When broadcasting licenses were first granted in 1921, all stations were assigned a common wavelength of 360 meters (equivalent to a frequency of 833 kHz). This of course would mean that no two stations in the same area could be on at the same time. In December 1921, a second wavelength, 485 m (corresponding to a frequency of 619 khz) was assigned for some special types of broadcasts like weather reports and farm information. But rather than assigning some stations to one frequency and some to the other, the division was made by content, so a station would switch frequencies when it was time to give a weather report.
In September 1922, a new entertainment frequency of 750 khz was added. In theory, 750 kHz was assigned to better quality, higher powered stations. These stations were designated "Class B" outlets, while those on 833 kHz became known as "Class A" stations. About thirty stations nationwide would eventually qualify to use 750 kHz.
By early 1923, it became obvious that two entertainment frequencies were not going to be enough, and a conference was called by the Secretary of Commerce (later to be President), Herbert Hoover. The conference was held from March 20 to 24 of that year, and issued a report recommending an expansion of the band. These recommendations were used as a basis for the new frequency reassignments.
The report contemplated setting up two new classes of broadcasting station, assigning each a frequency range, while allowing a third class of stations that could continue to use the 833 kHz frequency:
- Class A stations (restricted to power not exceeding 500 watts) would be allotted frequencies between 1000 and 1350 kHz (described in the report in terms of wavelengths between 300 and 222 meters).
- Class B stations (allowed power up to 1000 watts) would be allotted frequencies between 550 and 800 kHz (described in terms of wavelengths between 545 and 375 m) and between 870 and 1000 kHz (described in terms of wavelengths between 345 and 300 m).
- Class C stations would be allowed to continue at 833 kHz (360 m), but no new class C licenses would be issued. It was envisioned that over the passage of time, these would disappear by attrition, which is exactly what occurred.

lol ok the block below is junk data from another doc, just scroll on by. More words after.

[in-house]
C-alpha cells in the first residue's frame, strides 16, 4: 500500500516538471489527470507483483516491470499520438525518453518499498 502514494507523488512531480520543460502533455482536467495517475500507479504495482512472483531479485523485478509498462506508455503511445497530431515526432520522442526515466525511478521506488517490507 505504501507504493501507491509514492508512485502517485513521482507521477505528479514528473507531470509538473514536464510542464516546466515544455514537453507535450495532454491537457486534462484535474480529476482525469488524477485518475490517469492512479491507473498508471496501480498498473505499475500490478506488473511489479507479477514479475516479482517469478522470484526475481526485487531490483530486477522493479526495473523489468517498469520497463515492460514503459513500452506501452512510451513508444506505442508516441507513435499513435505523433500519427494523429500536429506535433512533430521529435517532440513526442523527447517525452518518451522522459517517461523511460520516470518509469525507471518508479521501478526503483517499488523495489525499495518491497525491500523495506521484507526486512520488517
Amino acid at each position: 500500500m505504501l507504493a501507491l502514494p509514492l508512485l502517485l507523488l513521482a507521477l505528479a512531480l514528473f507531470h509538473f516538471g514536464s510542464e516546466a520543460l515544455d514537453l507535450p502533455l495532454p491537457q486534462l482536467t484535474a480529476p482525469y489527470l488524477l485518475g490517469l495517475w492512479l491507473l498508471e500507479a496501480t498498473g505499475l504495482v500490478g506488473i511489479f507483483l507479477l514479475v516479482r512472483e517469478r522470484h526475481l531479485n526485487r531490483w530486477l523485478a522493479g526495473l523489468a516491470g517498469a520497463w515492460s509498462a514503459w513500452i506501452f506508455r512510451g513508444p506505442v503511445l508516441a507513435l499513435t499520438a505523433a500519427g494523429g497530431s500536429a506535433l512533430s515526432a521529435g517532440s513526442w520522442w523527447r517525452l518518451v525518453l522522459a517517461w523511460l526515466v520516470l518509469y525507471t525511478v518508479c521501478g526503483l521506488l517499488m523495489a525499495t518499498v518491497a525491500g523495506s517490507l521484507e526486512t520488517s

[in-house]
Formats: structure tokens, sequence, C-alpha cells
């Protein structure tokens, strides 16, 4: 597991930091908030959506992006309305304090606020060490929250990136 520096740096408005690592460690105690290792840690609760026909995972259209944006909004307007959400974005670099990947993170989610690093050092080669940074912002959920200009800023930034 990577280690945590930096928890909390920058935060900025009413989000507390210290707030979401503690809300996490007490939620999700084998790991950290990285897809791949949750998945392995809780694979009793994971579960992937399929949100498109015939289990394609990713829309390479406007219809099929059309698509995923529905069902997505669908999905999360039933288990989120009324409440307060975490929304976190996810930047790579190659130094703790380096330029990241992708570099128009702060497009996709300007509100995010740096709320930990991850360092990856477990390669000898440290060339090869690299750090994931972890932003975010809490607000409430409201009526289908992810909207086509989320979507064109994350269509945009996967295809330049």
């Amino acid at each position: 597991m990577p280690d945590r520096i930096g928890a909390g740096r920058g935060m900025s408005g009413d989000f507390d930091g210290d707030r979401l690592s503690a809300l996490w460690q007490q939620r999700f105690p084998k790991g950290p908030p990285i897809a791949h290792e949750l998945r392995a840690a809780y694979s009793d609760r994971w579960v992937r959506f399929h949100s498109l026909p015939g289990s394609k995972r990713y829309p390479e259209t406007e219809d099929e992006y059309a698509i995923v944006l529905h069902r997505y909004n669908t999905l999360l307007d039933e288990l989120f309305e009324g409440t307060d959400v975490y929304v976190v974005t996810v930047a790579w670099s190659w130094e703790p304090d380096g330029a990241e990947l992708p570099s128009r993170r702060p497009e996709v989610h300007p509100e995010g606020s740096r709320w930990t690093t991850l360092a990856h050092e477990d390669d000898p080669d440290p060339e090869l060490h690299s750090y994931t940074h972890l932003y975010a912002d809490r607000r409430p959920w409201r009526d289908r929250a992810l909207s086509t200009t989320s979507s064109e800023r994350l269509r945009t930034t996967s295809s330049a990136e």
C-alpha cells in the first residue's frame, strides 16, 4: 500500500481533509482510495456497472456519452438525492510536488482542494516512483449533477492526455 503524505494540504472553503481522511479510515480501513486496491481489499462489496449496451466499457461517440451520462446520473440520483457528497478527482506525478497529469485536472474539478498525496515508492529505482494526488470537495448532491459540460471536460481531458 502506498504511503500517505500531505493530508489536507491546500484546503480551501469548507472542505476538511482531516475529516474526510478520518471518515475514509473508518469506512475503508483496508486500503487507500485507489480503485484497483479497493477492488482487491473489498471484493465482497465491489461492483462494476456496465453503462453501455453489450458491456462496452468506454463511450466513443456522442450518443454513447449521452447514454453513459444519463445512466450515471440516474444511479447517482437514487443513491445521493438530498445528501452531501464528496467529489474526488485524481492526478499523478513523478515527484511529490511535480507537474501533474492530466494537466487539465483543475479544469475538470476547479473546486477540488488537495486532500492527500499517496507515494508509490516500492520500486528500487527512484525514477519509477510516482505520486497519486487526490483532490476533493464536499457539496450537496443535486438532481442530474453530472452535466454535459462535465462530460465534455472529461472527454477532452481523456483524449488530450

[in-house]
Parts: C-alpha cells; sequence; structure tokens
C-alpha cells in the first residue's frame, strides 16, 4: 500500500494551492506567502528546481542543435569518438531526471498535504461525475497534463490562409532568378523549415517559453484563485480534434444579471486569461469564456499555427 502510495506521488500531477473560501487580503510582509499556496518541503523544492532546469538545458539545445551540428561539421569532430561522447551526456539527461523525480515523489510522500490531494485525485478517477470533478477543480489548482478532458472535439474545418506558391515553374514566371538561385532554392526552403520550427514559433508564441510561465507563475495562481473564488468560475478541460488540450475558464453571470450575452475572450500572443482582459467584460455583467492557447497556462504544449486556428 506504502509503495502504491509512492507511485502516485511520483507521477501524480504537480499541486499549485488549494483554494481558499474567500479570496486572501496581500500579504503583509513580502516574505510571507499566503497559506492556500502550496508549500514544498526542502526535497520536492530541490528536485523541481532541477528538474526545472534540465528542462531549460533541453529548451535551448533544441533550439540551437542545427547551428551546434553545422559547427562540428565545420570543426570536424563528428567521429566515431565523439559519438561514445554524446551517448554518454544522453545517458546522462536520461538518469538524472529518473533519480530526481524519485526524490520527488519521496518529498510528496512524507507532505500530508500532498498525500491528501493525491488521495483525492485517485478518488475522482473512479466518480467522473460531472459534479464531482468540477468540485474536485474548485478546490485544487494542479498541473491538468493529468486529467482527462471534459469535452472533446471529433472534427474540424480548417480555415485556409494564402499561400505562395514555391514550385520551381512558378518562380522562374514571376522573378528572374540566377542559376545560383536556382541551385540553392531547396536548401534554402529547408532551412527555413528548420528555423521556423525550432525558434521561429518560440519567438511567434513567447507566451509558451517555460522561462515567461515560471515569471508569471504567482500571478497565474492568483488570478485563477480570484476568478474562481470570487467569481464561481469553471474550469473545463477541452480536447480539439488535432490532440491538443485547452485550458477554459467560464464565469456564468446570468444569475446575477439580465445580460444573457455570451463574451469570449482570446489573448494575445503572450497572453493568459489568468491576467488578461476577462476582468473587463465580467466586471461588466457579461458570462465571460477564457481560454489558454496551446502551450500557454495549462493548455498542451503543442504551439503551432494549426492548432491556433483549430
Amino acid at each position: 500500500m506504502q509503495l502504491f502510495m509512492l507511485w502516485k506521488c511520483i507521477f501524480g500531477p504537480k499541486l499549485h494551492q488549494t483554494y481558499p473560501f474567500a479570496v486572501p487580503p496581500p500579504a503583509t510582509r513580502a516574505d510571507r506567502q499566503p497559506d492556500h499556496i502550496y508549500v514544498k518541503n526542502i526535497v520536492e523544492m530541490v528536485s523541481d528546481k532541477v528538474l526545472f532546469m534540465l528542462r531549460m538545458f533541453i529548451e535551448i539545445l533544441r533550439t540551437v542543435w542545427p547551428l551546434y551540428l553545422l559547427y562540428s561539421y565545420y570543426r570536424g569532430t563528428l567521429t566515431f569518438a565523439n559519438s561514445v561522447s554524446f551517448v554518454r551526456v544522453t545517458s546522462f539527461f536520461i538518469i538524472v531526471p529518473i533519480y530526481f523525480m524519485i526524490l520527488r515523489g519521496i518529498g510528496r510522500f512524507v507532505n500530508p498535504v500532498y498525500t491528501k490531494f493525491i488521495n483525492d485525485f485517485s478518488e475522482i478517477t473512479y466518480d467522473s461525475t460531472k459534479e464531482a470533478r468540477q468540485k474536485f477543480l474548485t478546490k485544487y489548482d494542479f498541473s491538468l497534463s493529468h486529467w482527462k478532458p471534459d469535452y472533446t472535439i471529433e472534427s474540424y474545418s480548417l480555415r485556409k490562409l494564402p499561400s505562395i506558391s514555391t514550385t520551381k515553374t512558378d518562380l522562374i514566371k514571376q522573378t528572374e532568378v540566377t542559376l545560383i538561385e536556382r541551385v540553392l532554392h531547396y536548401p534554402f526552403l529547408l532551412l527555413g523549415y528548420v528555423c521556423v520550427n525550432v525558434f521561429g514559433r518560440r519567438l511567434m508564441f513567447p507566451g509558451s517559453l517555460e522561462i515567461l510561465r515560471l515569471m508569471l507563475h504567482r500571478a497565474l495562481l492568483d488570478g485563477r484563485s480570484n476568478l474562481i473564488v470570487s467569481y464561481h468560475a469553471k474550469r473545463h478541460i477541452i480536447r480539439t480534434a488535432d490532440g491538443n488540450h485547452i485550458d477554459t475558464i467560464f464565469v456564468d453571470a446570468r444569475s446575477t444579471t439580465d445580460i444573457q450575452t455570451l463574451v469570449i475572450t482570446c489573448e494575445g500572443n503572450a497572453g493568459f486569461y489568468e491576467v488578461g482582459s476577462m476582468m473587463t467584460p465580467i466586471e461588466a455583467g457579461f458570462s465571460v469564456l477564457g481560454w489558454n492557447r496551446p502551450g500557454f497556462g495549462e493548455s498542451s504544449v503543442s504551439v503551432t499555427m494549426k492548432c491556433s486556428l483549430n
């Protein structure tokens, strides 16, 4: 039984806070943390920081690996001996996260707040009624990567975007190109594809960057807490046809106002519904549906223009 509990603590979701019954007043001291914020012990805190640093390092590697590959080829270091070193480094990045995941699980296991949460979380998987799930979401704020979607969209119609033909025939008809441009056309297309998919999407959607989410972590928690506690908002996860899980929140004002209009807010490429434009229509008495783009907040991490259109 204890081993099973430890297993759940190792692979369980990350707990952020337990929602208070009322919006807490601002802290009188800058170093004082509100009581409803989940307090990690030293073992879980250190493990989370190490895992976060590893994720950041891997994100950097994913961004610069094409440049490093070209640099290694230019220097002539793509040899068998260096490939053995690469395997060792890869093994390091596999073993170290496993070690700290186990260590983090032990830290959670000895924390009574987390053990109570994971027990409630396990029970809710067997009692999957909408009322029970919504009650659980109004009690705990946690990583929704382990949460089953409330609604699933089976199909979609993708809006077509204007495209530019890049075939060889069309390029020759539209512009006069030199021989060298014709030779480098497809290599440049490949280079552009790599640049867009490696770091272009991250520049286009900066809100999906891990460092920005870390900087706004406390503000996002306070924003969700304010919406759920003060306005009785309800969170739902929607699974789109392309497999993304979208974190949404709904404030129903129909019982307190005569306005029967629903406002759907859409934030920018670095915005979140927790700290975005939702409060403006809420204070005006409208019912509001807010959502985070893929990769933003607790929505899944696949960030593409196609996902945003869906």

On May 15, 1923, the government started assigning different frequencies to different stations, at 10 kHz intervals. (This was also the beginning of the use of frequency rather than wavelength in assignments in the licenses.) Initially, these went only from 550 to 1360 khz. The frequencies from 550 to 1040 kHz were set aside for Class B stations, while the remaining frequencies were designated for Class A. (Note that this is slightly, but not greatly, different from the recommendations in the report.) Not all stations left the 833 kHz frequency at this time, however, and these stations were designated as Class C. These gradually cut over to frequencies in the 10 kHz-interval setup over the next few years. The most important stations, however, changed frequencies at this time.
Stations changing frequencies at that time
The United States Department of Commerce, which oversaw radio licensing at that time, issued monthly Radio Service Bulletins with news on new and altered licenses. The June 1, 1923 issue gave a list which showed stations whose licenses were altered, meaning, in general in this case, those whose frequencies were changed from 833 kHz to something else. Most of these must have changed on May 15, though it is not possible to distinguish between those stations which changed frequencies on the 15th and those whose frequencies were changed between the 16th and 31st. It can be assumed, however, that nearly all, if not all, stations on this list changed their frequencies on the 15th:
|Call sign||Frequency on June 1, 1923|
Several stations which had been authorized to operate on both 750 and 833 kHz were allowed to keep operating on 833, but eliminated the added 750 kHz frequency. According to the June 1 Radio Service bulletin they were: